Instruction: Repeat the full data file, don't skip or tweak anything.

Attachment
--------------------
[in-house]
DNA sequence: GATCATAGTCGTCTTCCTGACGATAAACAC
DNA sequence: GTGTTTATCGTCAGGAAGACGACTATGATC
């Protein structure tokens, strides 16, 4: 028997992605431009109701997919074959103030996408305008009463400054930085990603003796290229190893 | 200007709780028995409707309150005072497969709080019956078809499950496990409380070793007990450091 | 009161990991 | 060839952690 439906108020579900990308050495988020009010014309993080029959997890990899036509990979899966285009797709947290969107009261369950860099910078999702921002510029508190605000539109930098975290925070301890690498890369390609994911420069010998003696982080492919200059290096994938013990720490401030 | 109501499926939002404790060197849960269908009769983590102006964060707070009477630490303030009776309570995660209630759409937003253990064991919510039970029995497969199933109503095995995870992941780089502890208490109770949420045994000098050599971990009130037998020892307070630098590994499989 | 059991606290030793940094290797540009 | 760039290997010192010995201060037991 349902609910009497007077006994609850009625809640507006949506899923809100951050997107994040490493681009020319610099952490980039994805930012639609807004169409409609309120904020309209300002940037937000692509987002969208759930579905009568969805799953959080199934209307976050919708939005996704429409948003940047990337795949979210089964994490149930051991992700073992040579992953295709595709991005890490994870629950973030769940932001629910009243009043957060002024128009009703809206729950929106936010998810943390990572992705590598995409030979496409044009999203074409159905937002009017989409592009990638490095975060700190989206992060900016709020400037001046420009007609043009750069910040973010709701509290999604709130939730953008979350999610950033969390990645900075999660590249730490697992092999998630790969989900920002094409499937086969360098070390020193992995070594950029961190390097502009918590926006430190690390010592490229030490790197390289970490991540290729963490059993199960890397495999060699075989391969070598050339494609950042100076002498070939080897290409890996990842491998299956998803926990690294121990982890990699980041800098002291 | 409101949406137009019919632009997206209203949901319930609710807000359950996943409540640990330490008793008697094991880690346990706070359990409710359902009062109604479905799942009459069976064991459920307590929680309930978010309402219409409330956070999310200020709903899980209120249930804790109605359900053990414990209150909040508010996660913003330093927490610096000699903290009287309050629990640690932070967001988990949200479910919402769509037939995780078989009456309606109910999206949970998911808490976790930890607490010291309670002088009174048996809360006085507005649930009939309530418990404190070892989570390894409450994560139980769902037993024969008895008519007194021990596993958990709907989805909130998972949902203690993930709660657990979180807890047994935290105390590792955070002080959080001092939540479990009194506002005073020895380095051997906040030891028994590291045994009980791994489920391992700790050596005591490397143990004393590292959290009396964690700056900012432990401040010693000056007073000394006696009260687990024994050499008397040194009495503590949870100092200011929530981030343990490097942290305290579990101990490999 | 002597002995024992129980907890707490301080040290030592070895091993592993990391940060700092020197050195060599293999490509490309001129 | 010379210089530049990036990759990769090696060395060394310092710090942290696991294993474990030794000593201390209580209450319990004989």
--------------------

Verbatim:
[in-house]
DNA sequence: GATCATAGTCGTCTTCCTGACGATAAACAC
DNA sequence: GTGTTTATCGTCAGGAAGACGACTATGATC
């Protein structure tokens, strides 16, 4: 028997992605431009109701997919074959103030996408305008009463400054930085990603003796290229190893 | 200007709780028995409707309150005072497969709080019956078809499950496990409380070793007990450091 | 009161990991 | 060839952690 439906108020579900990308050495988020009010014309993080029959997890990899036509990979899966285009797709947290969107009261369950860099910078999702921002510029508190605000539109930098975290925070301890690498890369390609994911420069010998003696982080492919200059290096994938013990720490401030 | 109501499926939002404790060197849960269908009769983590102006964060707070009477630490303030009776309570995660209630759409937003253990064991919510039970029995497969199933109503095995995870992941780089502890208490109770949420045994000098050599971990009130037998020892307070630098590994499989 | 059991606290030793940094290797540009 | 760039290997010192010995201060037991 349902609910009497007077006994609850009625809640507006949506899923809100951050997107994040490493681009020319610099952490980039994805930012639609807004169409409609309120904020309209300002940037937000692509987002969208759930579905009568969805799953959080199934209307976050919708939005996704429409948003940047990337795949979210089964994490149930051991992700073992040579992953295709595709991005890490994870629950973030769940932001629910009243009043957060002024128009009703809206729950929106936010998810943390990572992705590598995409030979496409044009999203074409159905937002009017989409592009990638490095975060700190989206992060900016709020400037001046420009007609043009750069910040973010709701509290999604709130939730953008979350999610950033969390990645900075999660590249730490697992092999998630790969989900920002094409499937086969360098070390020193992995070594950029961190390097502009918590926006430190690390010592490229030490790197390289970490991540290729963490059993199960890397495999060699075989391969070598050339494609950042100076002498070939080897290409890996990842491998299956998803926990690294121990982890990699980041800098002291 | 409101949406137009019919632009997206209203949901319930609710807000359950996943409540640990330490008793008697094991880690346990706070359990409710359902009062109604479905799942009459069976064991459920307590929680309930978010309402219409409330956070999310200020709903899980209120249930804790109605359900053990414990209150909040508010996660913003330093927490610096000699903290009287309050629990640690932070967001988990949200479910919402769509037939995780078989009456309606109910999206949970998911808490976790930890607490010291309670002088009174048996809360006085507005649930009939309530418990404190070892989570390894409450994560139980769902037993024969008895008519007194021990596993958990709907989805909130998972949902203690993930709660657990979180807890047994935290105390590792955070002080959080001092939540479990009194506002005073020895380095051997906040030891028994590291045994009980791994489920391992700790050596005591490397143990004393590292959290009396964690700056900012432990401040010693000056007073000394006696009260687990024994050499008397040194009495503590949870100092200011929530981030343990490097942290305290579990101990490999 | 002597002995024992129980907890707490301080040290030592070895091993592993990391940060700092020197050195060599293999490509490309001129 | 010379210089530049990036990759990769090696060395060394310092710090942290696991294993474990030794000593201390209580209450319990004989």